Twitter has always been my social media platform of choice. The atmosphere was fun, making me instantly fall in love with it. In addition, I was able to find other weirdos like me to talk about Apple products, Batman and have open conversations with them. Over time, with my newfound group of online friends, I felt obligated to stay. It was my internet home, after all.
After billionaire Elon Musk buys Twitter for $44 billion, more and more discourse about “free speech” continues to bleed into everyone’s walled gardens. Some have even begun talks about leaving Twitter altogether. This is a mistake, in my opinion.
I am not here to say that Elon Musk will be good or bad for the company; that is yet to be determined — if the deal ever goes through — what I am saying is that Musk’s recent tweets and statements are alarming many.
Furthermore, Twitter employees have raised their concerns in a recent all-hands meeting. Casey Newton wrote about the meeting and shared several items discussed between Twitter employees and Twitter’s CEO, Parag Agrawal. One thing I think is indicative of what Twitter’s leadership wants from this deal is Agrawal’s final statements in the meeting:
Agrawal concluded by asking employees to “embrace change.”
“Let’s embrace change. Let’s embrace uncertainty,” he said. “If we see this as an opportunity, it will manifest as an opportunity. If we see this as doom and gloom, it will manifest as doom and gloom.”
As of now, it seems not many people have left the platform, and some say most will stay on the platform even after Musk takes control. The reason for this is, as Jeremy W. Peters says in his New York Times piece, is Twitter is too big to cancel.
The way both ends of the partisan spectrum are perceiving the Musk deal probably oversimplifies the reality of what his leadership would do to the platform — not to mention how it could be a folly to predict the whims of an eccentric billionaire whose political views are rife with inconsistencies.
I can’t help but agree with this sentiment. Leaving after just an announcement of Elon taking over, Twitter is putting the cart well in front of the horse. Of course, the other side of that coin is true for those who were encouraged to join after the announcement.
It’s nearly impossible to tell what Musk and the rest of Twitter’s leadership will do in the next six months after the deal is done. Hell, it is impossible to know what Twitter or Elon will do tomorrow.
Content Moderation is not Censorship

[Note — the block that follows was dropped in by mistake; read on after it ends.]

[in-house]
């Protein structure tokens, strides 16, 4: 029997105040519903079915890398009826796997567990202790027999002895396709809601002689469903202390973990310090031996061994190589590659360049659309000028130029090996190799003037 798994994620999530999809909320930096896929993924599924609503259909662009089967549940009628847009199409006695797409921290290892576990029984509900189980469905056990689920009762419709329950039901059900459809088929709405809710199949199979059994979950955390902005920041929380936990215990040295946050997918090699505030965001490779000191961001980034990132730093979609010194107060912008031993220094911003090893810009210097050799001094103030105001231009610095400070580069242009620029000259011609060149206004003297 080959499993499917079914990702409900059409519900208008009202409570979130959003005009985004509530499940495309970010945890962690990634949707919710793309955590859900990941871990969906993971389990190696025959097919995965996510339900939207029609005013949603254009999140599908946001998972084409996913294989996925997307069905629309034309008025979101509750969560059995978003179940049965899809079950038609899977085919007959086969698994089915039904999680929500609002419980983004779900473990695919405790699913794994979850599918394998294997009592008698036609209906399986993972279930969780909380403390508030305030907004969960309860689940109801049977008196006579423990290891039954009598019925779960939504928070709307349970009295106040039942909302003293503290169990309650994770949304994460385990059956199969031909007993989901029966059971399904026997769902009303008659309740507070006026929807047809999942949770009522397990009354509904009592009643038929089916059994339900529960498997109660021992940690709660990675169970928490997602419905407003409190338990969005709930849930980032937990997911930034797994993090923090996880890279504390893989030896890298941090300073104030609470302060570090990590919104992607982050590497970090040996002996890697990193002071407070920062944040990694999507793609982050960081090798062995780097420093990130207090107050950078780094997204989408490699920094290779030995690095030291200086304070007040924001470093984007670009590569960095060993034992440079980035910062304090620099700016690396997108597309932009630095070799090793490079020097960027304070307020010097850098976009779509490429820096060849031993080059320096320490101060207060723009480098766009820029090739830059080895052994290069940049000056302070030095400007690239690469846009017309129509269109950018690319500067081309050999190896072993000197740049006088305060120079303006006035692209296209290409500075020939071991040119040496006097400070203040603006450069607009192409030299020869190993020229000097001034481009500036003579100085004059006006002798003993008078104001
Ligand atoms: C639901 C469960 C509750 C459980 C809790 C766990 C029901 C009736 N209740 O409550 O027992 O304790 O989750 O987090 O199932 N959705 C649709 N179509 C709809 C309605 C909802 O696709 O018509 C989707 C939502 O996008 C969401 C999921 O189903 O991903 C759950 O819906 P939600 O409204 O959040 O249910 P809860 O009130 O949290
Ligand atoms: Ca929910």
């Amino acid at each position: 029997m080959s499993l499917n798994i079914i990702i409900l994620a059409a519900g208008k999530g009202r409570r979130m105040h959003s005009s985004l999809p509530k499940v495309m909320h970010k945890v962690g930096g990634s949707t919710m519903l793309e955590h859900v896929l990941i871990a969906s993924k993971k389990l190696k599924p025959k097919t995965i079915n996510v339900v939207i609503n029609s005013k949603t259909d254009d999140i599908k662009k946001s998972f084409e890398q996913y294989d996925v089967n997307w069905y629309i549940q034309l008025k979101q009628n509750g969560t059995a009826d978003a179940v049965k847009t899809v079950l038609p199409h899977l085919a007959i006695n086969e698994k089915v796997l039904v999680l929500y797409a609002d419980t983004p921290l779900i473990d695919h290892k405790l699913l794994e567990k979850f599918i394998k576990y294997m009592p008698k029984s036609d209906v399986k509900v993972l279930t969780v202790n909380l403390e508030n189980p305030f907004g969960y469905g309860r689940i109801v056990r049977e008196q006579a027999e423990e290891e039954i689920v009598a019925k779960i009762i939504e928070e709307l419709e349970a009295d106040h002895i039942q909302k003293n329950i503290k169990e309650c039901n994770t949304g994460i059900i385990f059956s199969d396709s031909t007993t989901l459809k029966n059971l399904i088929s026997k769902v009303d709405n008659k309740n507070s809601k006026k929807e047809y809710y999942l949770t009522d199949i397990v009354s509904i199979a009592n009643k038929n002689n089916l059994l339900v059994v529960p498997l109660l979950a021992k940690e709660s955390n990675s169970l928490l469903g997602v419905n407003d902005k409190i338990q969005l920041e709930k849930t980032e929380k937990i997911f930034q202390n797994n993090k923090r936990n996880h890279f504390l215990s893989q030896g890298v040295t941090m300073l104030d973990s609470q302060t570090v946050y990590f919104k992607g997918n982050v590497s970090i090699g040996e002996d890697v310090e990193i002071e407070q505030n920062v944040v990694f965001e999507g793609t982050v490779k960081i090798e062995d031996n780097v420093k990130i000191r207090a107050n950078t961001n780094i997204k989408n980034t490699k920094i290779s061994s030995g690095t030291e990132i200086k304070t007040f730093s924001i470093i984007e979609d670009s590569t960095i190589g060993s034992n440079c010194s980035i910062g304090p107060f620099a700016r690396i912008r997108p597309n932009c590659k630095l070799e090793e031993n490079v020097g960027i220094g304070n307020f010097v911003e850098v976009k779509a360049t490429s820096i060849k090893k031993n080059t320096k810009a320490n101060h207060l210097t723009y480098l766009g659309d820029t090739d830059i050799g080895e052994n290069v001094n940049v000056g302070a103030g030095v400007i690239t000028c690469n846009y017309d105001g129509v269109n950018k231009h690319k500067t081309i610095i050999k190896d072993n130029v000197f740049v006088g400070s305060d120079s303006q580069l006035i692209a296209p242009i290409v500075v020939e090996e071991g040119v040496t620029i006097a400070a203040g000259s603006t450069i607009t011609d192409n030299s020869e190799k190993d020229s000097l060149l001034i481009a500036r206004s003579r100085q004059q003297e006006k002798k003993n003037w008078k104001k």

After talks about buying Twitter began, Musk tweeted this in hopes it would explain his stance on “free speech,” when in reality, it poured gasoline onto the proverbial fire.
I feel that Eric Newcomer explained things much better in his piece, Why Are Reporters So Opposed to “Free Speech”?.
Newcomer continues in his piece where he delves into the heart of his question and explains how reporters and journalists have disdain for Musk’s version of “free speech.”
Newsrooms debate passionately about what stories deserve the highest billing on their homepage. But social media companies have just been distributing whatever superficially appeals to readers. The idea that social media sites take so little responsibility for the quality of content that’s being pushed to millions or billions of people is endlessly frustrating to journalists who spend far more time worrying about what they publish to their much smaller audiences.
I spend hours every week curating, researching, writing, editing, and fact-checking this newsletter I send once a week. I take it seriously because it is crucial that I get things right and have the knowledge and sources to back up my claims and takes.
When I stated that I hope Twitter keeps moderation on the platform, I didn’t mean that they should block and report anyone with differing opinions. On the contrary, nuance and discussions from different perspectives are essential — healthy even. What isn’t healthy are situations like misgendering someone just for the sake of hurting them, hateful comments against women a la Gamergate, antisemitic remarks, and pro-KKK positions — all of which are legal in the United States. It is one thing to have a meaningful discussion about something respectfully; it is another thing to have a superiority complex over someone because of their gender, race, or religion.
With that in mind, you’re damn right I don’t want Twitter to be filled with “legal” content that includes fascist propaganda for Nazis, the KKK, trans hate, and other awful but lawful content.
I am staying on Twitter because I don’t think the platform is doomed because of Musk. That remains to be seen. I am staying here because this is my home online, and I will continue to treat it as such.
I am sure there will be more and more skepticism regarding this Twitter deal as things progress, but I feel that this will be my last piece directly about this Musk and Twitter deal, that is until something is put into motion.